Posted 07 July 2015 - 22:58
The oils of the perfume have penetrated the plastic of the section. They were "applied" in a somewhat concentrated form from the hand in question. They now leave the pen by diffusion, both as oily molecules continually coming to the surface, and as the individual odorant molecules you detect evaporating and diffusing into the air. Absorbant and adsorbant materials such as baking soda, kitty litter, etc., can only remove the molecules at the surface or in the, and prevent them from returning to the pen. While the perfuming may have been accomplished in a relatively short time, alas, the "de-perfuming" will take longer.
Perfumes are designed to become more volatile at near-body temperature, which is why women usually prefer to evaluate a fragrance after application to the body. You might take advantage of this by string the section and cap, packed in baking soda, in a warm place -say, about 90 degrees F. It is about the only thing that will speed up the dissipation if the odor. (Solvents, if course, can extract oils but are not a good option here.)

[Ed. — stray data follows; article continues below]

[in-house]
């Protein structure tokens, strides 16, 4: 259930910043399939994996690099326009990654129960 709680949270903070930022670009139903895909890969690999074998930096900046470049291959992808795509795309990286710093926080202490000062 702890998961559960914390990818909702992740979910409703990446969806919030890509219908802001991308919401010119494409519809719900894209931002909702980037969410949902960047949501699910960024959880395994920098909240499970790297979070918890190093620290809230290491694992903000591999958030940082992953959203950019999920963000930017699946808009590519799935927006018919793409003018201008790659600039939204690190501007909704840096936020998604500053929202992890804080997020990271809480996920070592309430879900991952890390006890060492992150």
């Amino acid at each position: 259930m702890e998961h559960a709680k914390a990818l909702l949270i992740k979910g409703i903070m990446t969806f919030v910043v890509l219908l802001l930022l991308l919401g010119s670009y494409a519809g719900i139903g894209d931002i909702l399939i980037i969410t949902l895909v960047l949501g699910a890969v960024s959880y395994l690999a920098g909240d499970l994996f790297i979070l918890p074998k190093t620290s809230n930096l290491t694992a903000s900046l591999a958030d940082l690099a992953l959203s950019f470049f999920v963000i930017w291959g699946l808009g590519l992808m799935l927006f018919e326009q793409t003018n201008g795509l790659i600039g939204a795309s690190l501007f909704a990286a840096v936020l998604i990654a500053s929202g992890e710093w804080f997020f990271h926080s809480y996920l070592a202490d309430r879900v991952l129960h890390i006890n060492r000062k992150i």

The only other possibility is to use a counteractant such as Fabreze (spelling?) odor neutralizer. Place the pen section and cap in a container with a paper towel saturated with Fabreze liquid. There is no need for direct contact if the active ingredient in the Fabreze diffuses from the liquid into the air and thence onto the pen. I can't see why this would be detrimental to the pen parts, but it is all only an educated guess from a former chemistry professor.
Good luck! I wonder if the previous owner intended to attach a favoredfragrance to the pen, as an alluring touch?